We covered some six weeks ago the new time periods and trigger levels that Virgin Media was testing for its DOCSIS based cable services. CableForum.co.uk now has the news that Virgin Media is starting to email some users of its cable service who it feels download or upload excessively to inform them of the new limits. For those who are not sent a copy of the letter Virgin Media has updated its website to show the new levels too.
|Package||10am to 3pm download daily trigger level||4pm to 9pm download daily trigger level||3pm to 8pm upload daily trigger level||Capped Speed||Daily maximum usage|
|Broadband M||900 MB||450 MB||200 MB||1 Mbps (download)
128 Kbps (upload)
|Broadband L (10Mbps)||2400 MB||1200 MB||700 MB||2.5 Mbps (download)
128 Kbps (upload)
|Broadband XL||6000 MB||3000 MB||1400 MB||5 Mbps (download)
192 Kbps (upload)
It should be noted that your downloads are also restricted even if it was just the upload traffic that passed the trigger level in a single time period. To give people some idea of what the 200MB trigger level on Broadband M means, online gaming equates to around 30MB/hour of upload traffic, so it is unlikely you will trigger the traffic management. Homes where this will be a problem are if two people are gaming, or someone uploads a batch of photos to an online photo site for instance.
The system appears to be a move to define the peak period as being 10am to 9pm, but with such an early end to the evening peak period there is a real chance that people will simply delay large downloads to just after 9pm which will impact on even the light users at this time. Certainly this effect has been seen on several providers over the years and a busy network where contention is happening can result in higher latency or worse packet loss impacting on real-time type activities like streaming and gaming.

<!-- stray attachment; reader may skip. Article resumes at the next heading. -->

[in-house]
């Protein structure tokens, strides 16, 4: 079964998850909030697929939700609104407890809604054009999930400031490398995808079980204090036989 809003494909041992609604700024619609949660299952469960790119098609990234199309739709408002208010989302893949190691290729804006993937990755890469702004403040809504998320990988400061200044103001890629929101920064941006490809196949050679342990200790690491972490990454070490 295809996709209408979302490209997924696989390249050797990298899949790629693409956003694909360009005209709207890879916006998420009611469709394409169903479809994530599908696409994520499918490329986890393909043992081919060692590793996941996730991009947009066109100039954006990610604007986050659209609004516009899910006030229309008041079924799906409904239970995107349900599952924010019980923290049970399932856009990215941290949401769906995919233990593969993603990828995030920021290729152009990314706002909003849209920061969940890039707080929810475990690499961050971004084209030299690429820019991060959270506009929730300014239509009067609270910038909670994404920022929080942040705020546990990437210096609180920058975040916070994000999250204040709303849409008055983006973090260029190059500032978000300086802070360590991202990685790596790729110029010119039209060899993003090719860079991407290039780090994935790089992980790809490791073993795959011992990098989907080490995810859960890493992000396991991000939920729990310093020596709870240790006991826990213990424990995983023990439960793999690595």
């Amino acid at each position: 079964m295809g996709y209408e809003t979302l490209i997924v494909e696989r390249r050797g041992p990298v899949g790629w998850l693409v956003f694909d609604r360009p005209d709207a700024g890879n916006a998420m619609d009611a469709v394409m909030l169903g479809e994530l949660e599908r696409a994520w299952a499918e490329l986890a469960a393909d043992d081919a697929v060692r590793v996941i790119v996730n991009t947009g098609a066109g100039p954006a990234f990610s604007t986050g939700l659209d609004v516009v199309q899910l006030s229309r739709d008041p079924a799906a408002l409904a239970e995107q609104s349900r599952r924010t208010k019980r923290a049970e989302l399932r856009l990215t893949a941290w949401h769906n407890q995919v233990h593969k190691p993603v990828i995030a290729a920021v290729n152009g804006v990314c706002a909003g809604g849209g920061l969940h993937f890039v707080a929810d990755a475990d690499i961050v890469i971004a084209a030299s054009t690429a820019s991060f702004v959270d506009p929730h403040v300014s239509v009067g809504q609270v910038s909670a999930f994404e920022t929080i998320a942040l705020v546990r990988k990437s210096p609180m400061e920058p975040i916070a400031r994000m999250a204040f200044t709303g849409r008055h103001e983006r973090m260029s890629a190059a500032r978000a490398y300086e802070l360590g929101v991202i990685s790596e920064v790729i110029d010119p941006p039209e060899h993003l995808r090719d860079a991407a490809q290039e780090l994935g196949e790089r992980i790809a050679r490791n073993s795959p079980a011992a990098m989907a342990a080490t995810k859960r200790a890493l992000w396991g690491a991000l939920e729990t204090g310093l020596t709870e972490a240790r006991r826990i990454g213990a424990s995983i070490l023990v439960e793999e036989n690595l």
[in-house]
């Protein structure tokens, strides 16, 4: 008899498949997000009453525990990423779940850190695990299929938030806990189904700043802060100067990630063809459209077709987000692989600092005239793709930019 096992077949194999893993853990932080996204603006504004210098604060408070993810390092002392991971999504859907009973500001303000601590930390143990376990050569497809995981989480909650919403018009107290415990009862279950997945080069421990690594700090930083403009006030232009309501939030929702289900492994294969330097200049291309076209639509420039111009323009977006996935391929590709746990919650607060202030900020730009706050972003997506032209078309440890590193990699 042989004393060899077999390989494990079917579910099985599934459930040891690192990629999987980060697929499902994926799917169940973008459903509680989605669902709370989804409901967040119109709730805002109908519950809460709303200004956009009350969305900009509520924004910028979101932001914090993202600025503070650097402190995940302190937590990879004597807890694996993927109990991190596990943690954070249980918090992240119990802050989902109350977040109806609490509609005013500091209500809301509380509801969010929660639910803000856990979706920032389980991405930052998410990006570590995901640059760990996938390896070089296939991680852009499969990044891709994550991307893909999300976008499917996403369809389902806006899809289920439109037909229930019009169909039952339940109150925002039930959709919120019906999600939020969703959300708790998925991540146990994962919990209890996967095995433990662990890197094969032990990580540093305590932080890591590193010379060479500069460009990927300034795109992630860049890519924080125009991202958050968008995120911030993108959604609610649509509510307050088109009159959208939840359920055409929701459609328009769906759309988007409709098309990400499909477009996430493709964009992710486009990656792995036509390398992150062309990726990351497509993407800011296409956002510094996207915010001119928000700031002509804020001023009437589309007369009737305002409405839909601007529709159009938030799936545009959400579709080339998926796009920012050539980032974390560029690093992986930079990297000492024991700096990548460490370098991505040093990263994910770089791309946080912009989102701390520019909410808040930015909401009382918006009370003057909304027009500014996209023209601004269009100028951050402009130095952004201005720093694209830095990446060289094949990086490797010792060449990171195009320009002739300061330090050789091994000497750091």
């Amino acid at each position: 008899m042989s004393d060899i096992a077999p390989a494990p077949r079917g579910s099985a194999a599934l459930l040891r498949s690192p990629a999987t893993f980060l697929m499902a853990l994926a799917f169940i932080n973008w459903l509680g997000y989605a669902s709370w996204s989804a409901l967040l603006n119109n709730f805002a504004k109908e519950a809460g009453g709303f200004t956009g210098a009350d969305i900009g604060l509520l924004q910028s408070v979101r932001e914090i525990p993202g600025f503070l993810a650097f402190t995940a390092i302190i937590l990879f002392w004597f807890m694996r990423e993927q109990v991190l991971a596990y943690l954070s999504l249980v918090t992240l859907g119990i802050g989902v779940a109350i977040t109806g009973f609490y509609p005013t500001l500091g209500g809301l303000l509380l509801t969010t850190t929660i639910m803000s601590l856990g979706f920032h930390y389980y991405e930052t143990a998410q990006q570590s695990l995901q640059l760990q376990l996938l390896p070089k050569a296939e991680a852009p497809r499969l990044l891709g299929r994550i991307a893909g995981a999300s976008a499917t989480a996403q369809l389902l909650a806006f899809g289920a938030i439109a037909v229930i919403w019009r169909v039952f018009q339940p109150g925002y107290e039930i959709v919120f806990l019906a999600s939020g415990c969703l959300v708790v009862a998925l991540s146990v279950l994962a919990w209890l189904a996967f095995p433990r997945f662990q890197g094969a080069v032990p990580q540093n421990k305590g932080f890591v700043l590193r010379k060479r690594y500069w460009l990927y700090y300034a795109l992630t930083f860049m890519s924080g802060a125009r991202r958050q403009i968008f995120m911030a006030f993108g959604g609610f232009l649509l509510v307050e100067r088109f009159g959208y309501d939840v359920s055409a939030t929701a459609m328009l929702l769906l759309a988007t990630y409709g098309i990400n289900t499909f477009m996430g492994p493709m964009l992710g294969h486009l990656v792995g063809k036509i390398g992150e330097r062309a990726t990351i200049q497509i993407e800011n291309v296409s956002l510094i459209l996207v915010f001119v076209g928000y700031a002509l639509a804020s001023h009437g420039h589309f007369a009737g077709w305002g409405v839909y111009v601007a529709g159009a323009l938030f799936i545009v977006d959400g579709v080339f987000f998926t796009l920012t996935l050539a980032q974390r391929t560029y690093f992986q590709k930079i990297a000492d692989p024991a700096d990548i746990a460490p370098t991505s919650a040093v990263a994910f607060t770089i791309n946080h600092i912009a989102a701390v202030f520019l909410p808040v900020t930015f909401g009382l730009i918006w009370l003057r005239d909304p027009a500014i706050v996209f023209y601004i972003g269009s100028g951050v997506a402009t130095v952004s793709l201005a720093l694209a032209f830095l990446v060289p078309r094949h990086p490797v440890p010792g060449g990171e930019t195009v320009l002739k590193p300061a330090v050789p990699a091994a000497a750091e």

The daily allowance which is what the limits boil down to is generous compared to many BT Wholesale based products, which for Virgin Media is fine if they just want to compete with BT based products. Alas most Virgin Media areas also have unbundled ADSL2+ services from providers like Sky and O2 that while suffering from line length issues meaning only 3 to 5% will see 20Mbps speeds from ADSL2+, people will be often be able to get a service that is faster than the 2Mbps of Size M for around the same price or less and generally be able to do more with the connection.
One big problem with daily allowances is that they will impact on those who download a lot just one day a month, as well as homes that download masses every day. Which means the 1% of affected customers will not be a static affair, but over time will mean an increasing percentage of their customers will at some point have triggered the system. Over time this may mean that while a company would be happy to churn away the heaviest users, it may actually lose those who are occasionally above average. In Virgin Media's case the fact that many will have telephone or cable TV bundles could see an impact on more than broadband revenues.
2009 should see the 50Mbps cable broadband products appearing, and it will be interesting to see what price premium is charged and how much extra freedom this buys for people.